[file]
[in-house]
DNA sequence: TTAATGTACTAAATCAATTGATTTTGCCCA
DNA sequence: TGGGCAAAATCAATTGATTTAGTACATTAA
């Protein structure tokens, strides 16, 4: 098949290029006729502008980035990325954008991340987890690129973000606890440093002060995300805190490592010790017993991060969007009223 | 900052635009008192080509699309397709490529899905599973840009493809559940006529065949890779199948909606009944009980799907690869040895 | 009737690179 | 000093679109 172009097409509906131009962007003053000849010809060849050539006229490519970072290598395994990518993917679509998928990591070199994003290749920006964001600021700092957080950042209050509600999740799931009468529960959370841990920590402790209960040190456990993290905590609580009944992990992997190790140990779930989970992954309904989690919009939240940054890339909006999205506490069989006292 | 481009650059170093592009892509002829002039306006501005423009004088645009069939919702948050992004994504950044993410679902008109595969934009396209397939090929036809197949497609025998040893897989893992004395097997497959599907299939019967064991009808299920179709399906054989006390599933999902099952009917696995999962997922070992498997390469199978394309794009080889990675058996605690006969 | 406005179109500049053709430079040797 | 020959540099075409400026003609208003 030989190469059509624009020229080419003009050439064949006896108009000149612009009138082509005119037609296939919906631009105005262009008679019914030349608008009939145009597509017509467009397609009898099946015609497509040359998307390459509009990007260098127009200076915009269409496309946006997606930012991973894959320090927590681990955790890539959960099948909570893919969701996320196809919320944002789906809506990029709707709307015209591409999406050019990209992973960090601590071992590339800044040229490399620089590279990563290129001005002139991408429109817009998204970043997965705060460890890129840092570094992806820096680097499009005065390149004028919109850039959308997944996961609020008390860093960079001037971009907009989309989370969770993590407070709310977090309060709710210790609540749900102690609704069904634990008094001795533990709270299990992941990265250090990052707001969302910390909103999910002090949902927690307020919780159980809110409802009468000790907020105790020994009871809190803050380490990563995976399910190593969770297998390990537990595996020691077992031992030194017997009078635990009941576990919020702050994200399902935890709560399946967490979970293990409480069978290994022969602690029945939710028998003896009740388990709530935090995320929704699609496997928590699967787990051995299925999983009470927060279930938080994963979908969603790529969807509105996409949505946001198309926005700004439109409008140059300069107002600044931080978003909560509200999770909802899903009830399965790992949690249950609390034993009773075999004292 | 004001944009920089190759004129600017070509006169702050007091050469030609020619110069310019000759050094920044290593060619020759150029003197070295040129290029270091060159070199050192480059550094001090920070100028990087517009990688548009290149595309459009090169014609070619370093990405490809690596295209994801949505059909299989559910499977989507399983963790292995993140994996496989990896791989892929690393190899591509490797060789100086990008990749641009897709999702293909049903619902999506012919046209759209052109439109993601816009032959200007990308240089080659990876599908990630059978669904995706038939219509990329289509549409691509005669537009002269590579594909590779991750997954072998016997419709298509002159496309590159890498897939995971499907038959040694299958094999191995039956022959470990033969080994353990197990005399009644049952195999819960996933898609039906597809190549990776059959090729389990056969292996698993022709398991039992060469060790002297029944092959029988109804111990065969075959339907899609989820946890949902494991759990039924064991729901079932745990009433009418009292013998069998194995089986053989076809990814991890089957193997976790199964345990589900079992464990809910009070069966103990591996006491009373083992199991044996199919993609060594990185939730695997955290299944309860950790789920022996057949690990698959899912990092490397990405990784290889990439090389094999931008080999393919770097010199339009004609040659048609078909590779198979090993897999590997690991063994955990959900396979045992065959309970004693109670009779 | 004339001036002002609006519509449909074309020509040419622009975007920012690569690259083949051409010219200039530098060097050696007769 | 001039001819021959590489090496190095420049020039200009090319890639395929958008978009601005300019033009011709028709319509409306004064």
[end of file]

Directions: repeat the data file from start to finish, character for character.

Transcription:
[in-house]
DNA sequence: TTAATGTACTAAATCAATTGATTTTGCCCA
DNA sequence: TGGGCAAAATCAATTGATTTAGTACATTAA
């Protein structure tokens, strides 16, 4: 098949290029006729502008980035990325954008991340987890690129973000606890440093002060995300805190490592010790017993991060969007009223 | 900052635009008192080509699309397709490529899905599973840009493809559940006529065949890779199948909606009944009980799907690869040895 | 009737690179 | 000093679109 172009097409509906131009962007003053000849010809060849050539006229490519970072290598395994990518993917679509998928990591070199994003290749920006964001600021700092957080950042209050509600999740799931009468529960959370841990920590402790209960040190456990993290905590609580009944992990992997190790140990779930989970992954309904989690919009939240940054890339909006999205506490069989006292 | 481009650059170093592009892509002829002039306006501005423009004088645009069939919702948050992004994504950044993410679902008109595969934009396209397939090929036809197949497609025998040893897989893992004395097997497959599907299939019967064991009808299920179709399906054989006390599933999902099952009917696995999962997922070992498997390469199978394309794009080889990675058996605690006969 | 406005179109500049053709430079040797 | 020959540099075409400026003609208003 030989190469059509624009020229080419003009050439064949006896108009000149612009009138082509005119037609296939919906631009105005262009008679019914030349608008009939145009597509017509467009397609009898099946015609497509040359998307390459509009990007260098127009200076915009269409496309946006997606930012991973894959320090927590681990955790890539959960099948909570893919969701996320196809919320944002789906809506990029709707709307015209591409999406050019990209992973960090601590071992590339800044040229490399620089590279990563290129001005002139991408429109817009998204970043997965705060460890890129840092570094992806820096680097499009005065390149004028919109850039959308997944996961609020008390860093960079001037971009907009989309989370969770993590407070709310977090309060709710210790609540749900102690609704069904634990008094001795533990709270299990992941990265250090990052707001969302910390909103999910002090949902927690307020919780159980809110409802009468000790907020105790020994009871809190803050380490990563995976399910190593969770297998390990537990595996020691077992031992030194017997009078635990009941576990919020702050994200399902935890709560399946967490979970293990409480069978290994022969602690029945939710028998003896009740388990709530935090995320929704699609496997928590699967787990051995299925999983009470927060279930938080994963979908969603790529969807509105996409949505946001198309926005700004439109409008140059300069107002600044931080978003909560509200999770909802899903009830399965790992949690249950609390034993009773075999004292 | 004001944009920089190759004129600017070509006169702050007091050469030609020619110069310019000759050094920044290593060619020759150029003197070295040129290029270091060159070199050192480059550094001090920070100028990087517009990688548009290149595309459009090169014609070619370093990405490809690596295209994801949505059909299989559910499977989507399983963790292995993140994996496989990896791989892929690393190899591509490797060789100086990008990749641009897709999702293909049903619902999506012919046209759209052109439109993601816009032959200007990308240089080659990876599908990630059978669904995706038939219509990329289509549409691509005669537009002269590579594909590779991750997954072998016997419709298509002159496309590159890498897939995971499907038959040694299958094999191995039956022959470990033969080994353990197990005399009644049952195999819960996933898609039906597809190549990776059959090729389990056969292996698993022709398991039992060469060790002297029944092959029988109804111990065969075959339907899609989820946890949902494991759990039924064991729901079932745990009433009418009292013998069998194995089986053989076809990814991890089957193997976790199964345990589900079992464990809910009070069966103990591996006491009373083992199991044996199919993609060594990185939730695997955290299944309860950790789920022996057949690990698959899912990092490397990405990784290889990439090389094999931008080999393919770097010199339009004609040659048609078909590779198979090993897999590997690991063994955990959900396979045992065959309970004693109670009779 | 004339001036002002609006519509449909074309020509040419622009975007920012690569690259083949051409010219200039530098060097050696007769 | 001039001819021959590489090496190095420049020039200009090319890639395929958008978009601005300019033009011709028709319509409306004064």